Earlier this month it was decided that the recognized common name 'gypsy moth' would be removed after a formal complaint was raised in 2020 that suggested the term 'gypsy' is offensive.

According to the New York Times, the Entomological Society of America announced that the common name “gypsy ant” would also be removed. This is the first time the society has removed a common name from an insect on the grounds that it is offensive to a community of people.

If people are feeling excluded because of what we call something, that’s not acceptable. We’re going to make changes to be a welcoming and inclusive society for all entomologists. - Michelle Smith, President Entomology Society of America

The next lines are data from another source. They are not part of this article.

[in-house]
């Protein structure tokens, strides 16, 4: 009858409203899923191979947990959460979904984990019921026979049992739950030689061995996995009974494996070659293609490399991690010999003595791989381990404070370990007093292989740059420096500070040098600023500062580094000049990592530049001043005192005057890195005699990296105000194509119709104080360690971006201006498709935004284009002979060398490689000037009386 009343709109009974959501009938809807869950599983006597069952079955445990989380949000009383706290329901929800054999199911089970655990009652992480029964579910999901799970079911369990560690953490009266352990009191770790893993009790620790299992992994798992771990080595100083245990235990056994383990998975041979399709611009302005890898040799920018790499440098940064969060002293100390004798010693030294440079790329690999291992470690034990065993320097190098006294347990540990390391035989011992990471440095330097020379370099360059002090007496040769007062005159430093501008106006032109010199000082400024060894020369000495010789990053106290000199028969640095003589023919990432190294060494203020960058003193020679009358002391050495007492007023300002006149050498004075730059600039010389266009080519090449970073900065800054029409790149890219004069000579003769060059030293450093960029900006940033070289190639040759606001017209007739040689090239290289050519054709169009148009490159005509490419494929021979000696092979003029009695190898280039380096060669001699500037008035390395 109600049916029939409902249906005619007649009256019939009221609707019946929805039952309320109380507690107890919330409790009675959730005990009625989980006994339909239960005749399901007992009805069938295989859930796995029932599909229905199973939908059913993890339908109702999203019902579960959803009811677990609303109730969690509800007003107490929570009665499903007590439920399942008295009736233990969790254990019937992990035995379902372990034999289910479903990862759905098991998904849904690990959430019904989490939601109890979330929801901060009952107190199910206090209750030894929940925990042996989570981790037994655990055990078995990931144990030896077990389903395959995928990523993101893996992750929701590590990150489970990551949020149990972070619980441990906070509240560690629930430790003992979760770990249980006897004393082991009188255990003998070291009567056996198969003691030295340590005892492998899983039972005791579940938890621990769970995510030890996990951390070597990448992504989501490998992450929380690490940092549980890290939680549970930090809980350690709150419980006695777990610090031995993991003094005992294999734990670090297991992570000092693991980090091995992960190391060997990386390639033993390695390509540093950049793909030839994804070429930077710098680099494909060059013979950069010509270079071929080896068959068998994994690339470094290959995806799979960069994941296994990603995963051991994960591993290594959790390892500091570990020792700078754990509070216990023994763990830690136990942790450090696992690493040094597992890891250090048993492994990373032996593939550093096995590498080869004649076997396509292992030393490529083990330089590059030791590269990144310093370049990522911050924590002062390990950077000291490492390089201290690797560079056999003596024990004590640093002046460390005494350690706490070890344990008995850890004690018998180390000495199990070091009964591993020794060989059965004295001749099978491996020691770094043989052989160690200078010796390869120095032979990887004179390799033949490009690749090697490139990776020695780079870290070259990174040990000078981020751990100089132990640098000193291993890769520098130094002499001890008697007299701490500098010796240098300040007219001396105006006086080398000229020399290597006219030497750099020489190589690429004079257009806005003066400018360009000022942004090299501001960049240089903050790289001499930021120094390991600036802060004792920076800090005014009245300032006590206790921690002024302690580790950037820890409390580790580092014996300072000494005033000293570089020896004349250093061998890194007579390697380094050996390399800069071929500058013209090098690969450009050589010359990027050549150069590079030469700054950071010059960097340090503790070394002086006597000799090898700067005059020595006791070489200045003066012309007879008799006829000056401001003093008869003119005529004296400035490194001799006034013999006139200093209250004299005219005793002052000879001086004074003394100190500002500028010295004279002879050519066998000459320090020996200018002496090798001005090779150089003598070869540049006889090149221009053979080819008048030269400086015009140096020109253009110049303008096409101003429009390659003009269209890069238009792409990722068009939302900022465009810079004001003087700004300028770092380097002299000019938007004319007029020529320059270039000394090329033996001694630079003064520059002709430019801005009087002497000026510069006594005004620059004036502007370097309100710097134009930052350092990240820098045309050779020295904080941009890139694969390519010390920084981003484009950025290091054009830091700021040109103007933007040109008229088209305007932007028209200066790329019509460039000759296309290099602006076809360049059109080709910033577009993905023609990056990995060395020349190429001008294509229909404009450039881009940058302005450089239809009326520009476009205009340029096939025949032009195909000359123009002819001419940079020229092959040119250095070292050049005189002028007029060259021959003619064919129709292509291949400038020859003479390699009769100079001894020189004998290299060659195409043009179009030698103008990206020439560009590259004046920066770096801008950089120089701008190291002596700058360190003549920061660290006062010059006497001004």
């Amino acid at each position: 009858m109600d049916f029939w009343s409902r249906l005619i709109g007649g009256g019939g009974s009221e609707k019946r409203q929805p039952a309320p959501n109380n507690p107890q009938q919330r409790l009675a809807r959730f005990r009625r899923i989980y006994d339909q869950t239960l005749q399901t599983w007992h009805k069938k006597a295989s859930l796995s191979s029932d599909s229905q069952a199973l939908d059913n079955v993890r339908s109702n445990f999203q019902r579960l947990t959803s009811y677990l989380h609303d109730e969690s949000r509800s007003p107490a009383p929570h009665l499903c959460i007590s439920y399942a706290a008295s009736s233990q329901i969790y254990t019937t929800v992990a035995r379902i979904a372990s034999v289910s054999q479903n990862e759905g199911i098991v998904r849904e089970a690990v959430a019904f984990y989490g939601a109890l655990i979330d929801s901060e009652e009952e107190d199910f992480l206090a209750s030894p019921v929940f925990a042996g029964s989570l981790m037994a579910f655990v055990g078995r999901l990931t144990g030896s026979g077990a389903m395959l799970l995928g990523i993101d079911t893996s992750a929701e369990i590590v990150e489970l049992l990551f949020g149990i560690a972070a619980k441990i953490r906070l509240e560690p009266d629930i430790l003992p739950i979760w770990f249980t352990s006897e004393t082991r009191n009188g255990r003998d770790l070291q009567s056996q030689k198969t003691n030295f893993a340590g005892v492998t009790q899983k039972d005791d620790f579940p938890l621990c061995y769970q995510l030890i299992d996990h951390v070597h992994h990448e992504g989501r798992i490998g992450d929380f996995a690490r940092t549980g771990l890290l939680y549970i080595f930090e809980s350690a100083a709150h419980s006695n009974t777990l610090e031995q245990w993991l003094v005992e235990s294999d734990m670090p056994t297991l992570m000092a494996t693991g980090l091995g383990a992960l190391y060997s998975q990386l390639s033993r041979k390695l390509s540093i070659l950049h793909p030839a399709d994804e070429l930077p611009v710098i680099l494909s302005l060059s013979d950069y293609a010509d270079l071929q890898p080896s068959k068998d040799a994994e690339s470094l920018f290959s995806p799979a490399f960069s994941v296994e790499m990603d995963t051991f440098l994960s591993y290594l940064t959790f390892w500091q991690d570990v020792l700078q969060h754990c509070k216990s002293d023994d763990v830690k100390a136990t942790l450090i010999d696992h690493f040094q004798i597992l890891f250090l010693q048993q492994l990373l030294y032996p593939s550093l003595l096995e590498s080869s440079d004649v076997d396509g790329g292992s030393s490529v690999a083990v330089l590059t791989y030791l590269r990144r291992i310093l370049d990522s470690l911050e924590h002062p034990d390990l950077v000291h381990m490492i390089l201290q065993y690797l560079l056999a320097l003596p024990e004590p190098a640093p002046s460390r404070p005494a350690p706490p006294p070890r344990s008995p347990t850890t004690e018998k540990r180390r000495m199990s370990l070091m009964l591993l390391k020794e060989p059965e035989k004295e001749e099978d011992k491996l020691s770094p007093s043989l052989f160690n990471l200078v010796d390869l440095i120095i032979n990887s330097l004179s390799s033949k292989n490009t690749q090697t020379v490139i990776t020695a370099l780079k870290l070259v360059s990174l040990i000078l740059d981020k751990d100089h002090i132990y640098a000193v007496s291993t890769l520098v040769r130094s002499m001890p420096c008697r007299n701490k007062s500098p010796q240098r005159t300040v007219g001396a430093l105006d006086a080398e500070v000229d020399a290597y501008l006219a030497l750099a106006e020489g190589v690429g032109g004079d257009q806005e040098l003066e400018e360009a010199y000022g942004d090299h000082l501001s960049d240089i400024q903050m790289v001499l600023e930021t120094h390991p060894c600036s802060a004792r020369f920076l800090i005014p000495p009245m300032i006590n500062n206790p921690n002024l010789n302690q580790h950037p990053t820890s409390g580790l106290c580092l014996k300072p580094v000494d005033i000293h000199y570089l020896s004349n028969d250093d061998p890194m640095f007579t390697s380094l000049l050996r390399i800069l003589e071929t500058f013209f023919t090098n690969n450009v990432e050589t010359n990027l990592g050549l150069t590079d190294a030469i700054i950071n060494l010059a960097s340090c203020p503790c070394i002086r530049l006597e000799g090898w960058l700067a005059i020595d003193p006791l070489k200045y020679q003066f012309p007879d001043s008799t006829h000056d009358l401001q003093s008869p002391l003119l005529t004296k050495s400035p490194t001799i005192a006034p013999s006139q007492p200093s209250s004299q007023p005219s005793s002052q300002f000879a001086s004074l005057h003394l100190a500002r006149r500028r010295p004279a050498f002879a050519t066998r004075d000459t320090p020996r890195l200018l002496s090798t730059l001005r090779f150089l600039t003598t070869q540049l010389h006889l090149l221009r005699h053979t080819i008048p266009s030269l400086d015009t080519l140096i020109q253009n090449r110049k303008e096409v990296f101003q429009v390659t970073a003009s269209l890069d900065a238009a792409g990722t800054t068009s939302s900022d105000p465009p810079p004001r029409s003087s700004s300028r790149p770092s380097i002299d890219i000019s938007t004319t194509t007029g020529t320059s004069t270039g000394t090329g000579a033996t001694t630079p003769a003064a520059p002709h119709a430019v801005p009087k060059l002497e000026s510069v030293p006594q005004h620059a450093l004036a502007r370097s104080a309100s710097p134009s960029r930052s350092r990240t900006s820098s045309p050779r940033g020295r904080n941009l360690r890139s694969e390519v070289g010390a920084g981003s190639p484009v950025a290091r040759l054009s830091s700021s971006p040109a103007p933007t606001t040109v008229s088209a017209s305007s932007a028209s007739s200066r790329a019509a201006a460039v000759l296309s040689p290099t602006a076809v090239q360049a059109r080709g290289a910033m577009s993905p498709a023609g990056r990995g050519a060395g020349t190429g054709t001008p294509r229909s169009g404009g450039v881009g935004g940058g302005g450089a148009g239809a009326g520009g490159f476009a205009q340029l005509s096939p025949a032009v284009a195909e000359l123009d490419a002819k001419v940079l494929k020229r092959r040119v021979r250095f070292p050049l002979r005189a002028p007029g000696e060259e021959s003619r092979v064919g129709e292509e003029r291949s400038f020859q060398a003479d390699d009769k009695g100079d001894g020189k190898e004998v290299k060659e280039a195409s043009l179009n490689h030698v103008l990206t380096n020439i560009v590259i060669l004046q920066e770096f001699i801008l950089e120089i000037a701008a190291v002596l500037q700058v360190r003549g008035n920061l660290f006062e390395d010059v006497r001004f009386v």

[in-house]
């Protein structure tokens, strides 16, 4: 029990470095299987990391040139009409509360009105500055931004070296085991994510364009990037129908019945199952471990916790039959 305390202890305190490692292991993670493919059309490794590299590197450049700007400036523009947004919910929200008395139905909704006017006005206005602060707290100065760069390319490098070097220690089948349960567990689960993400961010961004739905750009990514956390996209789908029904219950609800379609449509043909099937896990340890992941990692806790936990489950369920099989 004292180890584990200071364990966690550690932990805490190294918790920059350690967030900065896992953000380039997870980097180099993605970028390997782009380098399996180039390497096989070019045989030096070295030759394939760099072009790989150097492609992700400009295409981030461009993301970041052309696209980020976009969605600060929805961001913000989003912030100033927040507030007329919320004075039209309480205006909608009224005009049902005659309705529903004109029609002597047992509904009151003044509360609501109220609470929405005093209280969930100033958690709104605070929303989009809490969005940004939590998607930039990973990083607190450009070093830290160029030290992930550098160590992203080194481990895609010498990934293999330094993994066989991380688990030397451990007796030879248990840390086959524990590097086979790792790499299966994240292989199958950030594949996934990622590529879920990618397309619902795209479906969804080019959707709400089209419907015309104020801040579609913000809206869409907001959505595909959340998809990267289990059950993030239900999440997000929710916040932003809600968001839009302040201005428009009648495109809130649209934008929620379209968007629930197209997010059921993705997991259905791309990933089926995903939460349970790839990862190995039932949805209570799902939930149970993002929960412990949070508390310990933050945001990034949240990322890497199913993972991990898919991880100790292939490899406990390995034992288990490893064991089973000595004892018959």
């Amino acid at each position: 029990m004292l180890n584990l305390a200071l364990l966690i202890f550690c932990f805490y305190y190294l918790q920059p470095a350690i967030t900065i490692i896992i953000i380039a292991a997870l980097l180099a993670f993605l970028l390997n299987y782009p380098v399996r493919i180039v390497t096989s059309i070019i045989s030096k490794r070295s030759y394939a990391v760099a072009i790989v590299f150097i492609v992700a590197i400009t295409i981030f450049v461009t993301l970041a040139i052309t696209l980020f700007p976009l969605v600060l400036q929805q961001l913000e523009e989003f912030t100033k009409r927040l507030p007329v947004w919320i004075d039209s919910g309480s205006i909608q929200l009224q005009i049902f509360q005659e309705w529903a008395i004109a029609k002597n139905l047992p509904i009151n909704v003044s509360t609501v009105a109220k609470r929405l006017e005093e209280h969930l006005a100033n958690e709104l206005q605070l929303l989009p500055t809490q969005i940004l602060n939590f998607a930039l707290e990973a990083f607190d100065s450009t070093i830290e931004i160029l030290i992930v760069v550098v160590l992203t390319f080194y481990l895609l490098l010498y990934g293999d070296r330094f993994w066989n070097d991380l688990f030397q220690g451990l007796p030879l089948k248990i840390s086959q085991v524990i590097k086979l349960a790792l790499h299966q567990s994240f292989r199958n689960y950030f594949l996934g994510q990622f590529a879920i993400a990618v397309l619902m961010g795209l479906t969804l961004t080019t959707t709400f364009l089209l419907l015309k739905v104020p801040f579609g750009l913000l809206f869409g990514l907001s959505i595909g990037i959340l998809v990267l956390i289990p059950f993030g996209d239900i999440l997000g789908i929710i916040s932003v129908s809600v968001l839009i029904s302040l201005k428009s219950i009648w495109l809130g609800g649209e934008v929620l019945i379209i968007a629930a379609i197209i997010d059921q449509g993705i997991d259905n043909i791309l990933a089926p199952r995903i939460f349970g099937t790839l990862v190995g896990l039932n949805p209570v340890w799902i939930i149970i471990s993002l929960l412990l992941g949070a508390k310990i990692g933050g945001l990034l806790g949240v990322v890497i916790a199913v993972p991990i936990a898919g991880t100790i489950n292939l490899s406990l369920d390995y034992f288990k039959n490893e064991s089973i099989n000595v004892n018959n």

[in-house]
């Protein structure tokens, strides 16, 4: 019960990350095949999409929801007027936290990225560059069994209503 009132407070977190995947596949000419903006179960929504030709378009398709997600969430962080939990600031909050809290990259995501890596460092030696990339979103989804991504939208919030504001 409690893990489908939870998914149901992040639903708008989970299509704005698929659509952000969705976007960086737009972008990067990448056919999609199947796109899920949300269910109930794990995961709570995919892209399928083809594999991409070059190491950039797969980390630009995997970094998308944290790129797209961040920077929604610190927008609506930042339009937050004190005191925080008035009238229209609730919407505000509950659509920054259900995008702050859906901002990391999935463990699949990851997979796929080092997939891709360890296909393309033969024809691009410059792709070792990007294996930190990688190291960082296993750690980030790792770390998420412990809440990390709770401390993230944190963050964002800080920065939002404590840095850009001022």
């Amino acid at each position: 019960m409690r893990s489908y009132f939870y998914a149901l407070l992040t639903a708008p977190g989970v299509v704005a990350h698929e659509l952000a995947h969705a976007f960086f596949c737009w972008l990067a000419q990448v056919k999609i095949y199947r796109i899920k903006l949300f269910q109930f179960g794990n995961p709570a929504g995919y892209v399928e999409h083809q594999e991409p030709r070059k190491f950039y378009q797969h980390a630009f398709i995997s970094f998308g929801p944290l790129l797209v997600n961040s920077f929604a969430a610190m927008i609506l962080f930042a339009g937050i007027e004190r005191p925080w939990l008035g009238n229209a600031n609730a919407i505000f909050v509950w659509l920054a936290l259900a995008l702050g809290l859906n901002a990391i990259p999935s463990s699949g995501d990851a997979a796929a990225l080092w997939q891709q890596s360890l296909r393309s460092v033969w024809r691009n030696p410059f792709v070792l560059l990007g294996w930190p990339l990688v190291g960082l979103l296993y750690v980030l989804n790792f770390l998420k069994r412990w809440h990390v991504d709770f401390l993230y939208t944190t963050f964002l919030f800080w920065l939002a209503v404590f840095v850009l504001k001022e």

Once the complaint was raised and a formal request was made to remove the name the proposal went before the common names committee. The committee reviewed how they decide on acceptable common names. They also reached out to Dr. Ethel Brooks, a Romani scholar and the chair of women's, gender and sexuality studies at Rutgers University, who said the move is groundbreaking.

This is a step toward us being able to push back, and say, 'Hey, there are actually 12 million or more of us in the world. We have a history. We are people. We're human. - Dr. Brooks

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CNN reports that a group of volunteers will rename the insects. In the meantime they will go by their Latin name, Lymantria dispar and Aphaenogaster araneoides.


Name Changes

Teams, professional on down to the school level, have a history of name changes over the years. Here is a look at a few.

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